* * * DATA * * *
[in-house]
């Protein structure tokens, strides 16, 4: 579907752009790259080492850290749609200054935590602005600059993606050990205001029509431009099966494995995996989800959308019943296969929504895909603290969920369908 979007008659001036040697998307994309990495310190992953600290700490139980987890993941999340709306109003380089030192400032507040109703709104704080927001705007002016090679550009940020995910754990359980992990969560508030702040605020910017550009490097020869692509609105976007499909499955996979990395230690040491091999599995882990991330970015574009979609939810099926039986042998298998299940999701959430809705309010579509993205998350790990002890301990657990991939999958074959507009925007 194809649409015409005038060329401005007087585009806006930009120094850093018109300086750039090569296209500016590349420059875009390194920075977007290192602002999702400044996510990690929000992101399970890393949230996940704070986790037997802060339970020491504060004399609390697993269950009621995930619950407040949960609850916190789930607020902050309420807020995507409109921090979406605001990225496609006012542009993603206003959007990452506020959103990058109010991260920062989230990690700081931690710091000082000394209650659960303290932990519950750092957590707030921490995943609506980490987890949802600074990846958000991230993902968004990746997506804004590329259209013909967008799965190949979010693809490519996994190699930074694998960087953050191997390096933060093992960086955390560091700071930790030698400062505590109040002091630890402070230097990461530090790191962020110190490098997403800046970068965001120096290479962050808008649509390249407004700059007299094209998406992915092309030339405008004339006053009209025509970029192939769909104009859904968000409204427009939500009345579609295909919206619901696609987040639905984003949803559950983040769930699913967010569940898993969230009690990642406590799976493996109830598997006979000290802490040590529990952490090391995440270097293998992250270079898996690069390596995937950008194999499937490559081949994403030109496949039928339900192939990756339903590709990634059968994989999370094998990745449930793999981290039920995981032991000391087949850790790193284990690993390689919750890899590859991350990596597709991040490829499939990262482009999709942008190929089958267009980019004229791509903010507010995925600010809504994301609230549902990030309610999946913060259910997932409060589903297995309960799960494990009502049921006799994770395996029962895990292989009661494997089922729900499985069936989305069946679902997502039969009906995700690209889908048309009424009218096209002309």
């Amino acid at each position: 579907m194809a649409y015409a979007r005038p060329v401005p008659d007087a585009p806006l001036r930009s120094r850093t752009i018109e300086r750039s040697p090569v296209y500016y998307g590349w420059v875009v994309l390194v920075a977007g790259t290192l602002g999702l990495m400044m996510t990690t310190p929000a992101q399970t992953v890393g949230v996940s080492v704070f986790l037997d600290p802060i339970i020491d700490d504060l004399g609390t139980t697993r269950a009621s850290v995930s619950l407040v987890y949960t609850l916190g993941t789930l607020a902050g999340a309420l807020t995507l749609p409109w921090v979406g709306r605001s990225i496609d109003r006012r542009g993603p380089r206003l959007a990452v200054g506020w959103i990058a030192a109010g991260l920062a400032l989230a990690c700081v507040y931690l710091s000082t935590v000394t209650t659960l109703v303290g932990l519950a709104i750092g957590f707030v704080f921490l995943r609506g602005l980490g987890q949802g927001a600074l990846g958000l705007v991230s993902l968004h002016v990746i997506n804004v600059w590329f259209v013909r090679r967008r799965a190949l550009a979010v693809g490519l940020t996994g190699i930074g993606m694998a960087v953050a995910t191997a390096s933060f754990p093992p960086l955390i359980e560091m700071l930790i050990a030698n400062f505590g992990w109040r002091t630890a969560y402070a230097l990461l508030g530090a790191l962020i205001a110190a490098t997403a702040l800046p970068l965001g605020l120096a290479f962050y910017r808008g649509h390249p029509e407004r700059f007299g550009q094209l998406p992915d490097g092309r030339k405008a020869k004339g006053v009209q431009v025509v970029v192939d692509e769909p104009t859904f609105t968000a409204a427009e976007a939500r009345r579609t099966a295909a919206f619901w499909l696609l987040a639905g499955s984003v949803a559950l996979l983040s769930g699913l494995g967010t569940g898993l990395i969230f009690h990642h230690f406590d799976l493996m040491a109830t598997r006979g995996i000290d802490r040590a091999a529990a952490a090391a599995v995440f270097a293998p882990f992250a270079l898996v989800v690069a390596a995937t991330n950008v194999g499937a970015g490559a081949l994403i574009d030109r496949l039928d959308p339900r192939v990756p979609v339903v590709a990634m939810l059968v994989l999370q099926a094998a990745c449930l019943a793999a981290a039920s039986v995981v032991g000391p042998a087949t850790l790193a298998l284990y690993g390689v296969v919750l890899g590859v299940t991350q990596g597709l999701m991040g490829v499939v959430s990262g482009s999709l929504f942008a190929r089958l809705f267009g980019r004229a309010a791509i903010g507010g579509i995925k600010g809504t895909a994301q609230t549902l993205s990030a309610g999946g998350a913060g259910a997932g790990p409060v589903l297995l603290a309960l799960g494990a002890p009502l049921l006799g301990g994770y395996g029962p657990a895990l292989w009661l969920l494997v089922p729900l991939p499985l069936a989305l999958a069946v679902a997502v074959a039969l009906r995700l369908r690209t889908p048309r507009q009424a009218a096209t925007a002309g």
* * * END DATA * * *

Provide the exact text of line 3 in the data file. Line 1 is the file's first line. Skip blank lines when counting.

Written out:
């Amino acid at each position: 579907m194809a649409y015409a979007r005038p060329v401005p008659d007087a585009p806006l001036r930009s120094r850093t752009i018109e300086r750039s040697p090569v296209y500016y998307g590349w420059v875009v994309l390194v920075a977007g790259t290192l602002g999702l990495m400044m996510t990690t310190p929000a992101q399970t992953v890393g949230v996940s080492v704070f986790l037997d600290p802060i339970i020491d700490d504060l004399g609390t139980t697993r269950a009621s850290v995930s619950l407040v987890y949960t609850l916190g993941t789930l607020a902050g999340a309420l807020t995507l749609p409109w921090v979406g709306r605001s990225i496609d109003r006012r542009g993603p380089r206003l959007a990452v200054g506020w959103i990058a030192a109010g991260l920062a400032l989230a990690c700081v507040y931690l710091s000082t935590v000394t209650t659960l109703v303290g932990l519950a709104i750092g957590f707030v704080f921490l995943r609506g602005l980490g987890q949802g927001a600074l990846g958000l705007v991230s993902l968004h002016v990746i997506n804004v600059w590329f259209v013909r090679r967008r799965a190949l550009a979010v693809g490519l940020t996994g190699i930074g993606m694998a960087v953050a995910t191997a390096s933060f754990p093992p960086l955390i359980e560091m700071l930790i050990a030698n400062f505590g992990w109040r002091t630890a969560y402070a230097l990461l508030g530090a790191l962020i205001a110190a490098t997403a702040l800046p970068l965001g605020l120096a290479f962050y910017r808008g649509h390249p029509e407004r700059f007299g550009q094209l998406p992915d490097g092309r030339k405008a020869k004339g006053v009209q431009v025509v970029v192939d692509e769909p104009t859904f609105t968000a409204a427009e976007a939500r009345r579609t099966a295909a919206f619901w499909l696609l987040a639905g499955s984003v949803a559950l996979l983040s769930g699913l494995g967010t569940g898993l990395i969230f009690h990642h230690f406590d799976l493996m040491a109830t598997r006979g995996i000290d802490r040590a091999a529990a952490a090391a599995v995440f270097a293998p882990f992250a270079l898996v989800v690069a390596a995937t991330n950008v194999g499937a970015g490559a081949l994403i574009d030109r496949l039928d959308p339900r192939v990756p979609v339903v590709a990634m939810l059968v994989l999370q099926a094998a990745c449930l019943a793999a981290a039920s039986v995981v032991g000391p042998a087949t850790l790193a298998l284990y690993g390689v296969v919750l890899g590859v299940t991350q990596g597709l999701m991040g490829v499939v959430s990262g482009s999709l929504f942008a190929r089958l809705f267009g980019r004229a309010a791509i903010g507010g579509i995925k600010g809504t895909a994301q609230t549902l993205s990030a309610g999946g998350a913060g259910a997932g790990p409060v589903l297995l603290a309960l799960g494990a002890p009502l049921l006799g301990g994770y395996g029962p657990a895990l292989w009661l969920l494997v089922p729900l991939p499985l069936a989305l999958a069946v679902a997502v074959a039969l009906r995700l369908r690209t889908p048309r507009q009424a009218a096209t925007a002309g």